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Assorted Personal Notations, Essays, and Other Jottings

Posts Tagged ‘oregon

[BLOG] Some Wednesday links

  • Bad Astronomer Phil Plait notes that mysterious Boyajian’s Star has nearly two dozen identified analogues, like HD 139139.
  • James Bow reports from his con trip to Portland.
  • Caitlin Kelly at the Broadside Blog notes the particular pleasure of having old friends, people with long baselines on us.
  • Centauri Dreams describes a proposed mission to interstellar comet C/2019 Q4 (Borisov).
  • The Crux notes how feeding cows seaweed could sharply reduce their methane production.
  • D-Brief notes that comet C/2019 Q4 is decidedly red.
  • Bruce Dorminey notes a claim that water-rich exoplanet K2-18b might well have more water than Earth.
  • Gizmodo reports on a claim that Loki, biggest volcano on Io, is set to explode in a massive eruption.
  • io9 notes that Warner Brothers is planning a Funko Pop movie.
  • Joe. My. God. notes the claim of Donald Trump that he is ready for war with Iran.
  • JSTOR Daily looks at how people in early modern Europe thought they could treat wounds with magic.
  • Language Hat considers how “I tip my hat” might, translated, sound funny to a speaker of Canadian French.
  • Language Log considers how speakers of Korean, and other languages, can find word spacing a challenge.
  • Lawyers, Guns and Money looks at the partisan politics of the US Supreme Court.
  • At the NYR Daily, Naomi Klein makes a case for the political and environmental necessity of a Green New Deal.
  • Peter Watts takes apart a recent argument proclaiming the existence of free will.
  • Peter Rukavina tells how travelling by rail or air from Prince Edward Island to points of the mainland can not only be terribly inconvenient, but environmentally worse than car travel. PEI does need better rail connections.
  • The Russian Demographics Blog examines how different countries in Europe will conduct their census in 2020.
  • Window on Eurasia shares the arguments of a geographer who makes the point that China has a larger effective territory than Russia (or Canada).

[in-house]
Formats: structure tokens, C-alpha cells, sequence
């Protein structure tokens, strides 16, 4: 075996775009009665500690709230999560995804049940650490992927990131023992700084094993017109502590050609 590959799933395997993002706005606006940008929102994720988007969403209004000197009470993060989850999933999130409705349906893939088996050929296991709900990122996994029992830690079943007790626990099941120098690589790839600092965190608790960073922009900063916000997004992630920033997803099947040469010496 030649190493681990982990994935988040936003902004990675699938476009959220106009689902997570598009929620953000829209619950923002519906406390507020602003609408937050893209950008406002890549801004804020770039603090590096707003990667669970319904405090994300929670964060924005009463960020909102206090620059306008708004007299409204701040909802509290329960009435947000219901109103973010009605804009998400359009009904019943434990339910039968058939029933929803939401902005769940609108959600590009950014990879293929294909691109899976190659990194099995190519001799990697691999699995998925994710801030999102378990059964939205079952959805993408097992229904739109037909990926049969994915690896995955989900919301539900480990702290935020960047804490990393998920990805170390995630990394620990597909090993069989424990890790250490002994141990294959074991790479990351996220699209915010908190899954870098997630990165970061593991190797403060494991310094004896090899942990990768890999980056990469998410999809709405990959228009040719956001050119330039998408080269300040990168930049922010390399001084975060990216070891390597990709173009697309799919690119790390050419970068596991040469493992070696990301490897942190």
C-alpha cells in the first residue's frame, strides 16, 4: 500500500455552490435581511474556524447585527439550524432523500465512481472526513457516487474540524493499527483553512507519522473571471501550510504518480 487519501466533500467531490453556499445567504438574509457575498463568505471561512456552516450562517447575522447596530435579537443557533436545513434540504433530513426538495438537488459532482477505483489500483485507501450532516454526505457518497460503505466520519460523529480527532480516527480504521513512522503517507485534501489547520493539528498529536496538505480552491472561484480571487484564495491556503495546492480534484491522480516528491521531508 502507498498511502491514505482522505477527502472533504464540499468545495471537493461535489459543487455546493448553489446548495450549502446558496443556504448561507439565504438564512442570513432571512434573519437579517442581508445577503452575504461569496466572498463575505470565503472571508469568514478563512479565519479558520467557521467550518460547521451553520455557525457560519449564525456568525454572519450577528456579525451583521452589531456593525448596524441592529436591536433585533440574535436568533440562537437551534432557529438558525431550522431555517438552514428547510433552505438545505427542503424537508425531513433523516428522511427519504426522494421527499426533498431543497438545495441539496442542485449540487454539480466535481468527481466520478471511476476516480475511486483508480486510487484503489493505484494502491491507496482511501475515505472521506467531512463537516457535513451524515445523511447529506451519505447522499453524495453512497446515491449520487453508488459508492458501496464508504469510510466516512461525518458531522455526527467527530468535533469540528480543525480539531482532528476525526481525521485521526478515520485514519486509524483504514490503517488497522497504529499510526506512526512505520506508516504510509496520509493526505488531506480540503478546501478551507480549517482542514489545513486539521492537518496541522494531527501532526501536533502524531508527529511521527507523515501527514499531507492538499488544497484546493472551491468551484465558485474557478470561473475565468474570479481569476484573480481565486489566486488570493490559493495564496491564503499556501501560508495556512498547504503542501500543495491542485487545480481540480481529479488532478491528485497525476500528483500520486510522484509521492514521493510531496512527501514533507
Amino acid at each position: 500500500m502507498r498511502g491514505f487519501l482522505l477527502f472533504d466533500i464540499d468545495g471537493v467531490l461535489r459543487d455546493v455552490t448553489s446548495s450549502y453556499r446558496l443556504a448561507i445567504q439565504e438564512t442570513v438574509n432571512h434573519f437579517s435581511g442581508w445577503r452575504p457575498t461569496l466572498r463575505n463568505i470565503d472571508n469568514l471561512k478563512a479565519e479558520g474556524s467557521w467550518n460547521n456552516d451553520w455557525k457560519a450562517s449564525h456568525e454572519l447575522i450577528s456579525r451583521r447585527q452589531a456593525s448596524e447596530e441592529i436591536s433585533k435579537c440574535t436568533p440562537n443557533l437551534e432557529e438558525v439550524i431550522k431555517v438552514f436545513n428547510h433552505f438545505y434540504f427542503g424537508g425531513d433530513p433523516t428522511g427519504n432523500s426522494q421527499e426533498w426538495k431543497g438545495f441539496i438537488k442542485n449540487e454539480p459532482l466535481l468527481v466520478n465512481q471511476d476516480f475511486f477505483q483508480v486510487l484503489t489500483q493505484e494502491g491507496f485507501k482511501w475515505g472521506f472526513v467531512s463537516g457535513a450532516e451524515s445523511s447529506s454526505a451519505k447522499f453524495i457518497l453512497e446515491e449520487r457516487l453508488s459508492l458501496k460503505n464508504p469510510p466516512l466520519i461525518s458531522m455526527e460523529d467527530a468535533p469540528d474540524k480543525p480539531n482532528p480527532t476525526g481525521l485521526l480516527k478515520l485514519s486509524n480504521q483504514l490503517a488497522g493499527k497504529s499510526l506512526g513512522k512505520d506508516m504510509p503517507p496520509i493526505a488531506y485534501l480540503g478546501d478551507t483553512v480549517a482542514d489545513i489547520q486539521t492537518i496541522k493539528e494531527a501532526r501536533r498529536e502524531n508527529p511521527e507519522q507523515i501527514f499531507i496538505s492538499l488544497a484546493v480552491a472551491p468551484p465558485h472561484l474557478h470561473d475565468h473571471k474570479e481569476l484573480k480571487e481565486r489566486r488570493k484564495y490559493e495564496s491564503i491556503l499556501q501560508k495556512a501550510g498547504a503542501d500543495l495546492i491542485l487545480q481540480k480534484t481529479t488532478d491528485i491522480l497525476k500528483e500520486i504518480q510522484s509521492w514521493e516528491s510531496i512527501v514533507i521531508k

• Yorkshire Ranter Alex Harrowell looks at a 1971 prediction by J.G. Ballard about demagoguery and guilt, something that now looks reasonably accurate.
  • Arnold Zwicky considers models of segregation of cartoon characters from normal ones in comics.

[BLOG] Some Monday links

  • Colby King writes at the Everyday Sociology Blog about furnace, kiln, and oven operators as recorded in the American Community Survey. What experiences do they have in common, and which separate them?
  • Far Outliers reports on the work of the Indian Labourer Corps on the Western Front, collecting and recycling raw materials from the front.
  • L.M. Sacasas at The Frailest Thing makes the case that the seeming neutrality of modern digital technologies are dissolving the established political order.
  • Joe. My. God. notes a report from Andrew McCabe suggesting that Trump did not believe his own intelligence services’ reports about the range of North Korean missiles, instead believing Putin.
  • JSTOR Daily notes how the interracial marriages of serving members of the US military led to the liberalization of immigration law in the United States in the 1960s.
  • Erik Loomis at Lawyers, Guns and Money reports on the connections of the police in Portland, Oregon, to the alt-right.
  • Alex Tabarrok at Marginal Revolution shares a report of the discovery of English-speaking unicorns in South America that actually reveals the remarkable language skills of a new AI. Fake news, indeed.
  • The NYR Daily shares a short story by Panashe Chigumadzi, “You Can’t Eat Beauty”.
  • Personal Reflections’ Jim Belshaw welcomes a new fluidity in Australian politics that makes the elections debatable.
  • Drew Rowsome looks at the horror fiction of Justin Cronin.
  • Starts With A Bang’s Ethan Siegel shares some of the key historical images of Pluto, from its discovery to the present.
  • Window on Eurasia takes a look at the only church of the Ukrainian Orthodox Church operating in Russia, in the Moscow area city of Noginsk.
  • Yorkshire Ranter Alex Harrowell makes the point that counting on opinion pieces in journalism as a source of unbiased information is a categorical mistake.
  • Arnold Zwicky looks back, on President’s Day at Berkeley, at his experiences and those of others around him at that university and in its community.

[URBAN NOTE] Five city links: Oshawa and Sault Ste Marie, Québec City, Vancouver, Edinburgh, Sydney

  • Sault Sainte-Marie hopes to recruit former GM workers from Oshawa to live in that less expensive city, Global News reports.
  • Robert Vandenwinkel at HuffPost Quebec makes the case for Québec City not developing a tramway but rather a subway.
  • Daily Hive notes that the British Columbia government has increased its funding into research into a high-speed rail link connecting Vancouver to points south.
  • CityLab notes that Edinburgh is imposing a tourist tax.
  • The Guardian shares images of some of the rejected designs for the famous Sydney Opera House.

[BLOG] Some Tuesday links

  • Crux takes a look at some of the lost moons of the early solar system, including those of Jupiter, Saturn inward of Titan, and Neptune before its encounter with Triton.